Many of Pam Longobardi’s recent sculptures and installations have focused on the dire problem of ocean-dumped plastic, the assorted junk that ends up on beaches, in ocean gyres and waterways, and, fatally, in the stomachs of birds, fish and marine mammals. Longobardi often describes her research trips to such places as Hawaii and Greece as emotionally draining, so when the Atlanta artist returns home, she finds solace in making paintings. It can be difficult to reconcile the rigor of her environmental work with the detached formalism of her paintings, but Longobardi sees common threads between the two. Her exhibition “Endless” included sculptures but centered on a selection of large-scale paintings on copper panels and a series of small paintings on Yupo, a paper made from plastic (all works 2012 or 2013).
For four works titled Anthropocene, measuring up to 5 feet high, Longobardi used materials like sulfurated potash and sodium chloride to oxidize expanses of copper, pouring and wiping different mixtures over the surfaces, with unpredictable results. Her painted additions of tiny human figures and other details transform the works into vast landscapes pocked with caves, crevices and craters. Swirling eddies of pigments and patinas merge to create areas of craquelure resembling sunbaked mud. The scenes appear otherwordly due to small painted flourishes and touches of glitter, while their shared title—a term proposed by scientists to designate our current geological era, in which humans have had a significant impact on the planet—keeps them decidedly earth-based.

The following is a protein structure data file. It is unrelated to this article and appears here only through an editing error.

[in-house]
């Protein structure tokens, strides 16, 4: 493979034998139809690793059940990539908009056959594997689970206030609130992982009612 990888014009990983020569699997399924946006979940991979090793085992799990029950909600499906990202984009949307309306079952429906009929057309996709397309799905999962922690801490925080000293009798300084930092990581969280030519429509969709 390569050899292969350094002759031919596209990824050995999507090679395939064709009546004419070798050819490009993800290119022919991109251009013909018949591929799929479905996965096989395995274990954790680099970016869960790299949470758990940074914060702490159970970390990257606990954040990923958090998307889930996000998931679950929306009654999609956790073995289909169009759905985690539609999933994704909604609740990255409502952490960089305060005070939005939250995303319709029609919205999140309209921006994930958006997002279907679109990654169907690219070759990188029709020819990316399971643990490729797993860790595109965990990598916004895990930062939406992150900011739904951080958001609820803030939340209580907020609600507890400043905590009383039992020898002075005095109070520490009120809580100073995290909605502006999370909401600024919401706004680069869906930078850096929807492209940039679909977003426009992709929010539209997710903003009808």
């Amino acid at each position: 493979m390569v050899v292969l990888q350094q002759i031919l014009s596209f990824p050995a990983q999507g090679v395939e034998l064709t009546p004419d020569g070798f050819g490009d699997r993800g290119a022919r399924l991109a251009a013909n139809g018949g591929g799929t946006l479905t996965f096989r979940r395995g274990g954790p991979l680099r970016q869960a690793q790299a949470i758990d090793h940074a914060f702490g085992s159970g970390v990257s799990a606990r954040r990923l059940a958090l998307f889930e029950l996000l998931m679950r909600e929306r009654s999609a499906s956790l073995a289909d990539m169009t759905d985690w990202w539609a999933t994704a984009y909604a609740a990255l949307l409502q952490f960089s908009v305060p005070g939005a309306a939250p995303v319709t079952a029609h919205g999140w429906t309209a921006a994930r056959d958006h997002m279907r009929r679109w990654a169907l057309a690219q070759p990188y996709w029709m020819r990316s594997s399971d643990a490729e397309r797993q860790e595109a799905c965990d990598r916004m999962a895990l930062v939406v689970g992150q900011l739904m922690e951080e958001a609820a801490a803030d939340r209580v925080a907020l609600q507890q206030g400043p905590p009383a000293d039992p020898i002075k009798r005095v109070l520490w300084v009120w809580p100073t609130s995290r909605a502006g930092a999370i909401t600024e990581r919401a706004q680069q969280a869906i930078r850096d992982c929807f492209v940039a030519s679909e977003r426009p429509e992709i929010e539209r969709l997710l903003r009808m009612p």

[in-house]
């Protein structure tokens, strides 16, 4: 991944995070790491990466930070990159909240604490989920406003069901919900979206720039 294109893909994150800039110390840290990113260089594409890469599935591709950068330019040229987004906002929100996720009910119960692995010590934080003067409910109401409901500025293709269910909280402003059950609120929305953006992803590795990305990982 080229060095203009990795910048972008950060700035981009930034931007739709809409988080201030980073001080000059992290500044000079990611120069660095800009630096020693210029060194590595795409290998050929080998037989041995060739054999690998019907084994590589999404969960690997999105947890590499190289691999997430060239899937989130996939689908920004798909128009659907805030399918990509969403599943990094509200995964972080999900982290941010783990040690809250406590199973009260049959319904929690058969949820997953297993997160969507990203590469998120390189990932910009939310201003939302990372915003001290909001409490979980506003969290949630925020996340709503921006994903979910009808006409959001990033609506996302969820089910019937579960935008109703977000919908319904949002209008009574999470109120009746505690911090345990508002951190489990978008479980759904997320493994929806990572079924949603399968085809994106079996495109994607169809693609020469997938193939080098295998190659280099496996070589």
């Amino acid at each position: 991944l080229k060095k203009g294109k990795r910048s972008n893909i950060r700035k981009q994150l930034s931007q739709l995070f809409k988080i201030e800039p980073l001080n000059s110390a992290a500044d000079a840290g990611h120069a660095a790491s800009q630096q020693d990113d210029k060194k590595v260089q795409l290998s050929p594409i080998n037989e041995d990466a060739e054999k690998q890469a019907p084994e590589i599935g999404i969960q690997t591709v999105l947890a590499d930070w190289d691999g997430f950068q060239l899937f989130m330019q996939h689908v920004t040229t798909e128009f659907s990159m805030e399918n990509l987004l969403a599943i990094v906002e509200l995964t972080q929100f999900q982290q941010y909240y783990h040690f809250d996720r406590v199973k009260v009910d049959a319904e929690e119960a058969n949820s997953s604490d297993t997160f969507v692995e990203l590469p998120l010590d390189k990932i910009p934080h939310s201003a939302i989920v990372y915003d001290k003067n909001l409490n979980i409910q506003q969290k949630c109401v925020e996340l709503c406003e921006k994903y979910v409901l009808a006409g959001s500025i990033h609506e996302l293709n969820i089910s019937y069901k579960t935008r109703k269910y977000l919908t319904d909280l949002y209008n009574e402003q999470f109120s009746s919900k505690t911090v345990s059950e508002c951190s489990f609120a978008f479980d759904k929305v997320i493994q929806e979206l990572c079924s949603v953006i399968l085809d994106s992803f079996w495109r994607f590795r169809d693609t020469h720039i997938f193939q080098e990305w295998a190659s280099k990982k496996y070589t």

Each of Longobardi’s new paintings on Yupo is a jewel of color made from gouache, enamel and ink. Most are casual abstractions tentatively offering hope, though Tsunami features a large blue wave churning with debris, a reference to the flotsam carried to Alaska by ocean currents after the 2011 earthquake in Japan, which unleashed the Fukushima nuclear disaster.
Longobardi recently won the $50,000 Hudgens Prize, given by the Hudgens Center for the Arts in Duluth, Ga., for her ongoing “Drifters Project,” begun in 2006 in Hawaii, where the sight of a beach choked with plastic debris led to a dramatic shift in her work. She began addressing the issue of ocean pollution in sculptures and installations assembled from found items—such as fishing nets, lighters, bottles, containers and polystyrene objects—gathered from sea caves, beaches, rivers and other waterways. Like an archeologist, Longobardi can recount where she found each of the items she has collected.
One of the “Drifters” pieces on view is a suspended stack of worn-down chunks of Styrofoam that resembles a spine. The other is a 19-foot-long wall-mounted grouping of various plastic objects: a toothbrush, a baby spoon, doll parts, a lid for a cleaning product named Endless, after which the exhibition is titled. These objects are arranged in a line by size, starting on the far left with a single bead of Styrofoam and ending on the right with a series of buoys and net floats.
A small panel painting of the sun setting on the ocean hung nearby. Longobardi sees it as representing the “ideal”—unspoiled nature—while the plastic works convey the reality. It’s an urgent and important distinction to make, but the banal scene falls short in conveying the magnitude of what’s being lost.